Friends become foes as Gulf rift bursts into pop culture

The latest hit Saudi song has the swaying rhythms and sparse vocals typical of the Gulf Arab pop music, but its message is an unusually forceful attack on former ally Qatar – and the gloves are off.

“We stab in the face, not in the back … twenty years of rumors, treachery and conspiracies – we know what they’re all about,” Saudi singer Abdulmajeed Abdullah croons on the track, called “Teach Qatar (a lesson).”

A diplomatic feud that erupted over the summer between Qatar and some Arab neighbors has inflamed citizens on both sides, with social media becoming a platform for vitriolic exchanges.

Now the enmity has begun to seep into popular culture, and even poetry, rooted in the region’s traditional bedouin culture and prized by rulers and citizens alike, has been fashioned into a weapon.

Saudi Arabia, the United Arab Emirates, Bahrain and Egypt cut trade and travel ties with Qatar in June 5 for what they say is Doha’s meddling in their internal affairs, promotion of Islamic extremism and friendship with their arch-foe Iran.

Qatar denies the charges and calls the economic boycott a “siege” aimed at neutering an independent foreign policy it says promotes peaceful reform in the region and fighting terrorism.

Animosity toward Qatar had been bubbling in official circles for years but, but ties among people and artists had remained warm.

But now even those who once extolled Qatar’s praises are harsh critics.
Just few years ago at a concert in Doha, singer Abdullah from the hit new anti-Qatar song professed his love for Qatari ruler Sheikh Tamim bin Hamad al-Thani and his father in a ballad called “I swear by Allah, I love Qatar!”

Tightly controlled media in all countries appear to have been given free rein in a protracted campaign to savage each other’s perceived faults and misdeeds.

Political cartoons in Doha depict Gulf Arab rulers as in thrall of their supposed American masters. One depicts fiendish-looking Uncle Sam with a dead dove of peace on a platter, while another in another US President Donald Trump is conjured from a genie’s lamp.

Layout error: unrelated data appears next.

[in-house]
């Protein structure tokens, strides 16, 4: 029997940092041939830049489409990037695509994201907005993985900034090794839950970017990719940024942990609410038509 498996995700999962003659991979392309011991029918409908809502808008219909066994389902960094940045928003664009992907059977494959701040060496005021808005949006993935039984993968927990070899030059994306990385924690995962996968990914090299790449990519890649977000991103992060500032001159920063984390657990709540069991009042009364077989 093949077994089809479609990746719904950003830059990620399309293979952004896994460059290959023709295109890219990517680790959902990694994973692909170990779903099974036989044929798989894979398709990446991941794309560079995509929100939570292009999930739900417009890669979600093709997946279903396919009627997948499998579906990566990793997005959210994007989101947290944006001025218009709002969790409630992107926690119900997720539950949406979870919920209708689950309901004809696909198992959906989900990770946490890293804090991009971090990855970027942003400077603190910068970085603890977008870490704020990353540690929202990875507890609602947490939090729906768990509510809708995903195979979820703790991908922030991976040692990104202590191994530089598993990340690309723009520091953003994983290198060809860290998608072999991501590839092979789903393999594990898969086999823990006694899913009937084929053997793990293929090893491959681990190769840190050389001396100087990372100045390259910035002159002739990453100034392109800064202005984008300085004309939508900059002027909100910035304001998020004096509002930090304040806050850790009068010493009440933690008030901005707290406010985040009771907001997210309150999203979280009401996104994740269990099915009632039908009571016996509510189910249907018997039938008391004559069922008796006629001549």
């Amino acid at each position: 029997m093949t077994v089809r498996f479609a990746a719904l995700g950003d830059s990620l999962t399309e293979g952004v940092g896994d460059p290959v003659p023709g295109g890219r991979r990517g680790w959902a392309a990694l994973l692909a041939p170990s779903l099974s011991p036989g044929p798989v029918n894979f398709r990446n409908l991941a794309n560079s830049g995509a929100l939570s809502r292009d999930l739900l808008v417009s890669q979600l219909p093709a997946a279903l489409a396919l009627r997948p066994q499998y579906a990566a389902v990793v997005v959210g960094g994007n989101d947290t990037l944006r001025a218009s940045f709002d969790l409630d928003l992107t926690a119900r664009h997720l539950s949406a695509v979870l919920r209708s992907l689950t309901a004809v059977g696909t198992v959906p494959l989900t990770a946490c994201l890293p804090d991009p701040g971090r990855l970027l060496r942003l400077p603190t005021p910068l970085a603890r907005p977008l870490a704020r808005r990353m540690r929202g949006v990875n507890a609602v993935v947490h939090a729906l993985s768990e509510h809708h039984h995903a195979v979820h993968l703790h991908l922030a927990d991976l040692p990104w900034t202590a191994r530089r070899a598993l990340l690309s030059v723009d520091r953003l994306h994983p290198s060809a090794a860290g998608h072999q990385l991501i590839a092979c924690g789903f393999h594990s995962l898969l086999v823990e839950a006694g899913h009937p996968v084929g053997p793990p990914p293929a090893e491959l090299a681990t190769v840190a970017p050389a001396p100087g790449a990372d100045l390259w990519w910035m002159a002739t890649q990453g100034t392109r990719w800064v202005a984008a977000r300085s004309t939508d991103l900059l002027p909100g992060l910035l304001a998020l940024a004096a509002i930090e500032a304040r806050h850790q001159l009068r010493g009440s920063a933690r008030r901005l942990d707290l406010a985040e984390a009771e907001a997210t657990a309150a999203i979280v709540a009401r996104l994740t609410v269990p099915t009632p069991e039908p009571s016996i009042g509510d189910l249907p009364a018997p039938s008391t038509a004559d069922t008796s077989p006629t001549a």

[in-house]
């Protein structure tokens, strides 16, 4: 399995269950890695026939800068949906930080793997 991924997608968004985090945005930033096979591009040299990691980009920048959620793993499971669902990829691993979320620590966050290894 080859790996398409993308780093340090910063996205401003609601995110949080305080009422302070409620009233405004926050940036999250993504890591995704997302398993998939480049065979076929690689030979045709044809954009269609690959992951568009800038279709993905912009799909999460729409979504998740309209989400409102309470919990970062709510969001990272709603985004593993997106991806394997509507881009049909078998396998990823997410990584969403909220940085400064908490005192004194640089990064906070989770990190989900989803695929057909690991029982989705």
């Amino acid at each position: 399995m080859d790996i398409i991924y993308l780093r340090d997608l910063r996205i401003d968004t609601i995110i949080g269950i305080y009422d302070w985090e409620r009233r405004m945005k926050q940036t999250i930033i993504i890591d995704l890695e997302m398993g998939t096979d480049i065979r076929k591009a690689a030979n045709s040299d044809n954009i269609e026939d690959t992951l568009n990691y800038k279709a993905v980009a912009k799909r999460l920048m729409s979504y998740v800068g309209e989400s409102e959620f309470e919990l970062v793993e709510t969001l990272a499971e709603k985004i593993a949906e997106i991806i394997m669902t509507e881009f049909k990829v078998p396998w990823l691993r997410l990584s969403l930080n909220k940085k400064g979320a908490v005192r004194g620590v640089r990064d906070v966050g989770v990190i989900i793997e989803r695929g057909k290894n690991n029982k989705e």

Meanwhile UAE newspapers show depictions of Qatar’s peninsular outline wearing the black turban of Iran’s theocratic rulers, or shaped like a squid with tentacles smothering the whole Arabian Peninsula.


Mutual respect for shared Gulf Arab culture once made any displays of disapproval unthinkable, and their apparent endorsement by officialdom was even less conceivable.

An official court poet stood before Saudi King Salman and other top leaders in a televised event this month and fired off florid rhymes which appeared to liken Qatar and its friends to barking dogs, cawing crows and a devious fox.

The rare public insult outraged Qataris, and poet Ali Mirza Mahmoud performed a barbed riposte on state TV.

“Dunk your body in like swines, cover your faces with as much filth as you want. Drag your robe through the mire … you imbecile, bray on about whoever you want, just not Qatar.”

Social media-addicted youth in Gulf states largely rallied to defend national policies and deride their adversaries.

Speaking up for Qatar, however, is risky in countries that brook no dissent and are especially sensitive mid-spat. The UAE recently made expressions of sympathy for Qatar punishable with up to 15 years in prison.

But not everyone is in favor of art and culture being hijacked for this dispute.

“Despite all these events and problems,” Kuwaiti electrical engineer Ghaliya Tabtabtai wrote on Twitter, “art and song need to remain a beacon for peace.”

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